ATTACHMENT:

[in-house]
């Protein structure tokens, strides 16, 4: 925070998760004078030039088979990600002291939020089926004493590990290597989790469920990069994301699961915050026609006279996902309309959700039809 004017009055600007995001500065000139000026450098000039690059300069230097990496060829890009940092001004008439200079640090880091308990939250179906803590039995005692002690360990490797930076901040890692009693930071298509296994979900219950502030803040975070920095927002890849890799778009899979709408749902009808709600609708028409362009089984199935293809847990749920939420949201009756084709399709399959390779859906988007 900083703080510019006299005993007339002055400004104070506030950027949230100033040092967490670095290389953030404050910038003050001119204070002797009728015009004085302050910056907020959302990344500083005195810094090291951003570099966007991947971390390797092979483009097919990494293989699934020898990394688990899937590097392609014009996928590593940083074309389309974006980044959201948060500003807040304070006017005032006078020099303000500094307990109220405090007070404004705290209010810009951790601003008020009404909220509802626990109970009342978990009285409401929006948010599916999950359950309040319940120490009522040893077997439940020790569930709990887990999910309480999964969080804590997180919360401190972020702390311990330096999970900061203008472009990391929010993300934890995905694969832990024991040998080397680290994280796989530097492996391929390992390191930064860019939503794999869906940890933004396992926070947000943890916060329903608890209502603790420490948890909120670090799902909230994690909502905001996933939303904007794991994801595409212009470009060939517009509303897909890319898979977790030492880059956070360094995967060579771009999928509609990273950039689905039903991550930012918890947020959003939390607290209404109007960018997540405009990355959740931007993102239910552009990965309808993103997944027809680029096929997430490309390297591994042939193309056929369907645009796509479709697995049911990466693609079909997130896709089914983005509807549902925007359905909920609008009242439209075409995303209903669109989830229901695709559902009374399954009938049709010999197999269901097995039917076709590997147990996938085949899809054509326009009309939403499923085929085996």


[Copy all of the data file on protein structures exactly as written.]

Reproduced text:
[in-house]
């Protein structure tokens, strides 16, 4: 925070998760004078030039088979990600002291939020089926004493590990290597989790469920990069994301699961915050026609006279996902309309959700039809 004017009055600007995001500065000139000026450098000039690059300069230097990496060829890009940092001004008439200079640090880091308990939250179906803590039995005692002690360990490797930076901040890692009693930071298509296994979900219950502030803040975070920095927002890849890799778009899979709408749902009808709600609708028409362009089984199935293809847990749920939420949201009756084709399709399959390779859906988007 900083703080510019006299005993007339002055400004104070506030950027949230100033040092967490670095290389953030404050910038003050001119204070002797009728015009004085302050910056907020959302990344500083005195810094090291951003570099966007991947971390390797092979483009097919990494293989699934020898990394688990899937590097392609014009996928590593940083074309389309974006980044959201948060500003807040304070006017005032006078020099303000500094307990109220405090007070404004705290209010810009951790601003008020009404909220509802626990109970009342978990009285409401929006948010599916999950359950309040319940120490009522040893077997439940020790569930709990887990999910309480999964969080804590997180919360401190972020702390311990330096999970900061203008472009990391929010993300934890995905694969832990024991040998080397680290994280796989530097492996391929390992390191930064860019939503794999869906940890933004396992926070947000943890916060329903608890209502603790420490948890909120670090799902909230994690909502905001996933939303904007794991994801595409212009470009060939517009509303897909890319898979977790030492880059956070360094995967060579771009999928509609990273950039689905039903991550930012918890947020959003939390607290209404109007960018997540405009990355959740931007993102239910552009990965309808993103997944027809680029096929997430490309390297591994042939193309056929369907645009796509479709697995049911990466693609079909997130896709089914983005509807549902925007359905909920609008009242439209075409995303209903669109989830229901695709559902009374399954009938049709010999197999269901097995039917076709590997147990996938085949899809054509326009009309939403499923085929085996």